The reason there isn't a new gear post is because I've found a few amazing new pieces of gear that I haven't purchased yet. I have really high expectations for them, so I don't want to write a gear post before getting them. The problem is that two of them, a new insulation jacket and a new shell, are replacing items I already have. And it just seems wasteful to get rid of the fleece and shell that have served me well since 2007. I forgot my jackets in San Francisco, though, which was just the push I needed to get over the hill to buy the new ones I've been eyeing for a while.
We went to e-OMC, an outdoors store, where I tried on a few things and ultimately bought a new shell. During the trying on process we idly asked where we should go hiking. Eagle Creek was recommended, so we went there.
Overall it was a pretty great hike. We did the 4.2 mile roundtrip hike to punchbowl falls, which was the highlight of the trek. The falls themselves aren't the most spectacular I've ever seen (there's a far bigger one visible from the road on the way there), but what's really striking is just how green everything is. That's my kind of forest. From the trail you hike down a few hundred feet into a gorge lined with moss covered cliffs. There's a really cold creek running through it, cascading over waterfalls, and as far as you can see upwards are the kind of tall skinny pine trees that scream northwest. Really beautiful.
Bagby Hot Springs
I'm a big fan of hot springs, but until this weekend I hadn't made it out to any that were in a really natural setting. The one I'd been to in Japan was in a small rural town, and Harbin Hot Springs in California is really well developed. Bagby hot springs is in the middle of a national forest and the tubs are made of giant hollowed out tree trunks laid on their sides. A few pictures from Flickr and we were convinced to go.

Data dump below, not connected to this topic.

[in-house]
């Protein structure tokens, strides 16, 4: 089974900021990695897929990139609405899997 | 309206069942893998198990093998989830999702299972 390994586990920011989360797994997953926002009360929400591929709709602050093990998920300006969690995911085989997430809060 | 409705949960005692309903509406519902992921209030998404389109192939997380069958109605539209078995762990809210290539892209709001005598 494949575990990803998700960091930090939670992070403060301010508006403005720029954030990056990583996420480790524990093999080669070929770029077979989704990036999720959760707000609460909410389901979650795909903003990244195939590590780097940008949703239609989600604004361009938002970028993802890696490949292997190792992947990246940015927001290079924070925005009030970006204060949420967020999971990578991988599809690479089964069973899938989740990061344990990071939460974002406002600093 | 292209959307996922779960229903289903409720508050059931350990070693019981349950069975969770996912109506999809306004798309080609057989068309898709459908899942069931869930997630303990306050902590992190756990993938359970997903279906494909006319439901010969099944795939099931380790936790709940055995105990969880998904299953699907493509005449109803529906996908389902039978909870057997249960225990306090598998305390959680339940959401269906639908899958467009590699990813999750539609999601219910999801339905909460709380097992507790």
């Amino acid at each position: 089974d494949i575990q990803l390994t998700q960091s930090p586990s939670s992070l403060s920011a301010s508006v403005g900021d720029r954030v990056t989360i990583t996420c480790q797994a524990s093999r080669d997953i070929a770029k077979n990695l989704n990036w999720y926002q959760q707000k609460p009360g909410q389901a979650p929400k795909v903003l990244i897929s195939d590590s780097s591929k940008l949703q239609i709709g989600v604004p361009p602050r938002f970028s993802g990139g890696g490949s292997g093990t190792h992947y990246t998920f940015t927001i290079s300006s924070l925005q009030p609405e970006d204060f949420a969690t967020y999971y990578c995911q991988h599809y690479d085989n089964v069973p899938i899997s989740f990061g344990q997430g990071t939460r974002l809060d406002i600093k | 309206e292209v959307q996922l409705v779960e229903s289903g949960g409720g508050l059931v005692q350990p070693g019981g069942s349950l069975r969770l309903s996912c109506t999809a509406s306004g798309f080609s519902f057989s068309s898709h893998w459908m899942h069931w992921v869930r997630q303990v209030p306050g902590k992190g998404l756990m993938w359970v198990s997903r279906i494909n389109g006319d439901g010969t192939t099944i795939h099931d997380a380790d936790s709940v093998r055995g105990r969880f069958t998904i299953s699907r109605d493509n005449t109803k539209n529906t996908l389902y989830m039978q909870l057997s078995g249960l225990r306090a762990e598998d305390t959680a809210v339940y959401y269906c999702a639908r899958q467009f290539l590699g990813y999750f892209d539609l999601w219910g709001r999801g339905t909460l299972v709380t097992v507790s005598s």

After the 1.5 mile hike required to get to the springs, we found the tubs and whipped off our clothes, ready to get in. Only then did we notice that everyone else was wearing bathing suits except for the four extremely gay guys in the corner. How am I so sure they were gay? Well, they had two people in each tree-trunk tub, and were splashing each other while squealing like young girls. Then again, they were also 100% sure that we were gay. Why? Because we ended up sharing a tree trunk as well, for starters. By the time we got a a bucket to mix cold water in with the hot, there was only one trunk left, and we weren't about to hike all this way and not get a good soak in. Oh, and there was this conversation:
"Where are you from?"
Me: "San Francisco"
"Oh, I love San Francisco. I lived there for seven years."
"Cool. I just came out a year ago."